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Before Mendoza, Waldman Blazed a Trail For Women

Jason Barrett

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Long before Jessica Mendoza became the first woman to work as an MLB game analyst on ESPN, Suzyn Waldman, bringing new meaning to the word “determination,” was setting an example for any young woman with the long-shot dream of becoming a baseball broadcaster.

Running this obstacle course populated by mega egos, back-stabbers, scoundrels, liars, and slobs has always proved to be the ultimate test of gender equity. Waldman proved to be tougher than the rest. Just ask Chris (Mad Dog) Russo, whose ass she nearly kicked many moons ago in the old Yankee Stadium.

Get it? For Waldman, it took a lot more than knowledge, communication skills, love of the game and an unbreakable confidence in her ability to talk baseball as well as anyone else behind a major league microphone.

We are not suggesting Mendoza’s road was easy. Yet, by the time Tuesday night rolled around, when she became the first woman to call a MLB playoff game on ESPN, many of the potholes on her path had already been filled by Waldman and other women pioneers of the sports microphone.

Mendoza’s rapid rise put this all into clear focus. Not only did it bring back memories of Ma Pinstripe’s trip from WFAN to YES, to the old Baseball Network, to her 11 seasons working with John (Pa Pinstripe) Sterling in the Yankees Radio Network booth, but what an incredible, anxiety filled journey that was.

For that alone, Waldman is deserving of the Ford C. Frick Award, which would put her in the broadcast wing of baseball’s Hall of Fame. If being a pioneer isn’t enough we have more evidence to submit.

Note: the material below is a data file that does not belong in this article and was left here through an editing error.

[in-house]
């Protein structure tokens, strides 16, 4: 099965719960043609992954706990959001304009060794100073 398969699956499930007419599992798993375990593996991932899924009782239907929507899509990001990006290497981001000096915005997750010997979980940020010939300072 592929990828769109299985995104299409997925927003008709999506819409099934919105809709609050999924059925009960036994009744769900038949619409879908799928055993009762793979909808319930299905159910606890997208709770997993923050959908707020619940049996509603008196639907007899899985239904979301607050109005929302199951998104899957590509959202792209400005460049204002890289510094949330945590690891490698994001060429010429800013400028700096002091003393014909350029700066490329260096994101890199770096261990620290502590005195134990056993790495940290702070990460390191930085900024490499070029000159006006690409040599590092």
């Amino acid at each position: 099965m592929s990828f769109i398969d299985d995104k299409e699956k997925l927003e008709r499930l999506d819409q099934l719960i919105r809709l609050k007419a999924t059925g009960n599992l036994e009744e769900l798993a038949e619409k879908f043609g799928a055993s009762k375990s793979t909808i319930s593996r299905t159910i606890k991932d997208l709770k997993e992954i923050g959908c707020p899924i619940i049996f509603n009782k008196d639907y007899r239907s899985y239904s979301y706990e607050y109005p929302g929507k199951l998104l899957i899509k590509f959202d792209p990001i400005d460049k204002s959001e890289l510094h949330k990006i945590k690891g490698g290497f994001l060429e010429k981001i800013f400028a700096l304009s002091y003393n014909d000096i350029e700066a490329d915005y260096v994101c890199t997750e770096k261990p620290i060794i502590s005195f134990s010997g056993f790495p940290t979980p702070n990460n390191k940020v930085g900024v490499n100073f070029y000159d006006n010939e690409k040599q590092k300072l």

Along with Sterling, who handles every inning of play-by-play, she created a unique chemistry (yes, it is cockeyed and comical at times), making each and every broadcast entertaining. Her insight on the Yankees is impeccable. No one in this city has covered them on a daily basis longer.

Yes, she has routinely gone over the top with emotion and pom-poms, like when Roger Clemens, from George Steinbrenner’s private box, announced his comeback in 2007. That’s just part of the package.

It’s different. Not a typical Seamhead broadcast.

The flip side, which often gets ignored because of this personality-driven approach, is how caustic her criticism can be. Like after the Yankees were eliminated by the Astros Tuesday night. On YES, Joe Girardi was talking about the effort the Yankees had given all season long, adding there were plenty of banged-up guys sitting in the Bombers clubhouse.

On the radio postgame show, Waldman was not buying Girardi’s line. “We heard a lot about injuries in there (the Yankee clubhouse), but it happens to all these teams,” Waldman said with more than a touch of disgust. “I don’t want to hear it.”

Any chance Yankees fans were feeling the same way?

Chances are (cue Sterling tribute to Johnny Mathis) they were. And it’s likely Waldman went to sleep angry.

See, after all these years, and with those hills climbed a distant memory, Suzyn Waldman still cares.

Jessica Mendoza should thank her.

Credit to the NY Daily News who originally published this article

Sports Radio News

1010XL Jay Fund Radiothon Raises Nearly $250,000 For Pediatric Cancer Research

“In the 15 year history of the radiothon, the station has raised just under $1.6 billion for the Jay Fund.”

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Jacksonville’s 1010XL used its airwaves to raise money for the Jay Fund for the fifteenth year earlier this week. The radiothon was a smashing success, raising $249,784 to fight pediatric cancer.

This year’s total is a new record for the event. In the 15 year history of the radiothon, the station has raised just under $1.6 million for the Jay Fund.

“I’m truly amazed at the generosity of the 1010 XL listeners in times when a carton of eggs cost six dollars,” said General Manager Steven Griffin, “and equally amazed how the hosts, producers, radio staff and volunteers come together with a singular focus to year-after-year produce these results in one broadcast day.”